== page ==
*baryonic number is a fundamental constant of quantum physics, which is 1 for the proton and any other particle of the same family of 16 (neutron, hyperon, etc...) and -1 for the corresponding anti-particules. In any nuclear reaction, the baryonic number cannot change, and this sets the possible and impossible reactions. The baryonic number of a potato is the number of protons and neutrons it contains. In order to go to a fully rationalized metric system, grocers should price potatoes after their baryonic number rather than their mass. rolleyes.gif
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ljk4-1
post Dec 12 2005, 05:40 PM
Post #18


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Paper: astro-ph/0512211

Date: Thu, 8 Dec 2005 01:21:59 GMT (429kb)

Title: On The Nature of the Compact Dark Mass at the Galactic Center

Authors: Avery E. Broderick (1) and Ramesh Narayan (1,2) ((1) Institute for
Theory and Computation, (2) Harvard University)

Comments: 6 pages, 2 figures, submitted to ApJ Letters
\\
We consider a model in which Sgr A*, the 3.5x10^6 M_sun supermassive black
hole candidate at the Galactic Center, is a compact object with a surface.
Given the very low quiescent luminosity of Sgr A* in the near infrared, the
existence of a hard surface, even in the limit in which the radius approaches
the horizon, places severe constraints upon the steady mass accretion rate in
the source, requiring dM/dt < 10^-12 M_sun/yr. This limit is well below the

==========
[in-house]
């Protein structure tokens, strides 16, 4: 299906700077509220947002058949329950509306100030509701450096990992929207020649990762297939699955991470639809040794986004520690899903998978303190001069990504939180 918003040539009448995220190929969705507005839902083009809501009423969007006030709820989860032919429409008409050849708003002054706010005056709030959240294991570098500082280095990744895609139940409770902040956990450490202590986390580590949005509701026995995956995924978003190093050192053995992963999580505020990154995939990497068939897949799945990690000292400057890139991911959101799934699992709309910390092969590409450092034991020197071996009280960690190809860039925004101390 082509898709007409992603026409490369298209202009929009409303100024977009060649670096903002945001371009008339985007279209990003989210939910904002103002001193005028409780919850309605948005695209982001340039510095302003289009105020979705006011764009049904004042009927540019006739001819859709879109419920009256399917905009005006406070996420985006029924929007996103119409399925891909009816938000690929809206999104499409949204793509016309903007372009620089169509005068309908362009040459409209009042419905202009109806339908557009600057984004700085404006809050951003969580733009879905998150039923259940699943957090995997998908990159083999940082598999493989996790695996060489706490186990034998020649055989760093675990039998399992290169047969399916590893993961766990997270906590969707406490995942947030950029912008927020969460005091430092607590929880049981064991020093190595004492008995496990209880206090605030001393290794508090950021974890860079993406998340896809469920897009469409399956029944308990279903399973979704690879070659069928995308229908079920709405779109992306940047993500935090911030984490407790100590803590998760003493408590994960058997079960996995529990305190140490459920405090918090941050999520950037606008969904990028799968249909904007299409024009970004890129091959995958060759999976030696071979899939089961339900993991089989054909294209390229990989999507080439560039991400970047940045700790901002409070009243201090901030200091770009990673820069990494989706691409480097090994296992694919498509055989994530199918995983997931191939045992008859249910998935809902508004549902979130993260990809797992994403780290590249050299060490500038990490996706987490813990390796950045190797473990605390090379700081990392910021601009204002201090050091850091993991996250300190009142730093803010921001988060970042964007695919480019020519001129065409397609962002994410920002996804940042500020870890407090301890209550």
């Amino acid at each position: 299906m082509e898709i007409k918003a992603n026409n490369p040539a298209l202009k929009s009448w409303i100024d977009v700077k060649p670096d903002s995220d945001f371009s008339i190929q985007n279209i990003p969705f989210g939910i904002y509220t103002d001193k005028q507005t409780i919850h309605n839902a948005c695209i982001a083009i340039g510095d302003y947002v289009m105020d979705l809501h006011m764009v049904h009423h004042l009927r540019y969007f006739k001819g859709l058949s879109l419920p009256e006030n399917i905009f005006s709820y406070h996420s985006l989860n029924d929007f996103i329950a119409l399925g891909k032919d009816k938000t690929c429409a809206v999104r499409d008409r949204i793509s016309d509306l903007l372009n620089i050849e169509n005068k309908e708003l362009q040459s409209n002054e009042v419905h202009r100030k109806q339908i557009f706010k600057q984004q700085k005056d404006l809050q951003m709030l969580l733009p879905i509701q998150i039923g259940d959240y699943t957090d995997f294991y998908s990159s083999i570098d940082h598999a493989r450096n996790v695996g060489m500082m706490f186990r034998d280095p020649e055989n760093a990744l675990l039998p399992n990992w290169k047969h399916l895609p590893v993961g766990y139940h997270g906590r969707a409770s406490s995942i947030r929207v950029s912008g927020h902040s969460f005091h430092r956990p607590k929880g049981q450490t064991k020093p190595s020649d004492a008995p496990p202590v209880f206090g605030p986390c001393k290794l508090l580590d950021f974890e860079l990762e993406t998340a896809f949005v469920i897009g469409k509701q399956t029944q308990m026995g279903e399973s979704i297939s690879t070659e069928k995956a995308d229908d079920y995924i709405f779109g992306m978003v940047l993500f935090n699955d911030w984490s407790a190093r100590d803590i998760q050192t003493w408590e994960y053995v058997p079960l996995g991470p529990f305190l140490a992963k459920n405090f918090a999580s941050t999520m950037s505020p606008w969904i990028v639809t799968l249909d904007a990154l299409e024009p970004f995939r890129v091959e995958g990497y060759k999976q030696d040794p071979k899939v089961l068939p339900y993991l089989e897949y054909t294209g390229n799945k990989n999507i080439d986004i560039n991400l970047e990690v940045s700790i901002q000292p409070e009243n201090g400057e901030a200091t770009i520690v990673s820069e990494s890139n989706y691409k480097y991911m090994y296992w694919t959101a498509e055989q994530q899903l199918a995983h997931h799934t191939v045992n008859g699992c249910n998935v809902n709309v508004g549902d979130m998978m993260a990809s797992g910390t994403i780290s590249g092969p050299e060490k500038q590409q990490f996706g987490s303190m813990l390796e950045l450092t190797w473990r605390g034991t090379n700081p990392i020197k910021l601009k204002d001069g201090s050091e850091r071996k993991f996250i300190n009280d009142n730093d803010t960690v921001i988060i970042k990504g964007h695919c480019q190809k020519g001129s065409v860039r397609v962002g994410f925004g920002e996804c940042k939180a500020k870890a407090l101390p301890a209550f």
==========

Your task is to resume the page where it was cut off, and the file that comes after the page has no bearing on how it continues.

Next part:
minimum accretion rate needed to power the observed submillimeter luminosity of
Sgr A*. We thus argue that Sgr A* does not have a surface, i.e., it must have
an event horizon. The argument could be made more restrictive by an order of
magnitude with microarcsecond resolution imaging, e.g., with submillimeter
VLBI.

\\ ( http://arXiv.org/abs/astro-ph/0512211 , 429kb)


--------------------
"After having some business dealings with men, I am occasionally chagrined,
and feel as if I had done some wrong, and it is hard to forget the ugly circumstance.
I see that such intercourse long continued would make one thoroughly prosaic, hard,
and coarse. But the longest intercourse with Nature, though in her rudest moods, does
not thus harden and make coarse. A hard, sensible man whom we liken to a rock is
indeed much harder than a rock. From hard, coarse, insensible men with whom I have
no sympathy, I go to commune with the rocks, whose hearts are comparatively soft."

- Henry David Thoreau, November 15, 1853

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ljk4-1
post Dec 16 2005, 05:44 AM
Post #19


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Paper: astro-ph/0512350

Date: Tue, 13 Dec 2005 23:58:06 GMT (110kb)

Title: Supermassive Black Holes at the Center of Galaxies

Authors: Christopher J. Greenwood

Comments: 11 pages, 3 figures
\\
This was my final paper for the AST 308 Galaxies class at Michigan State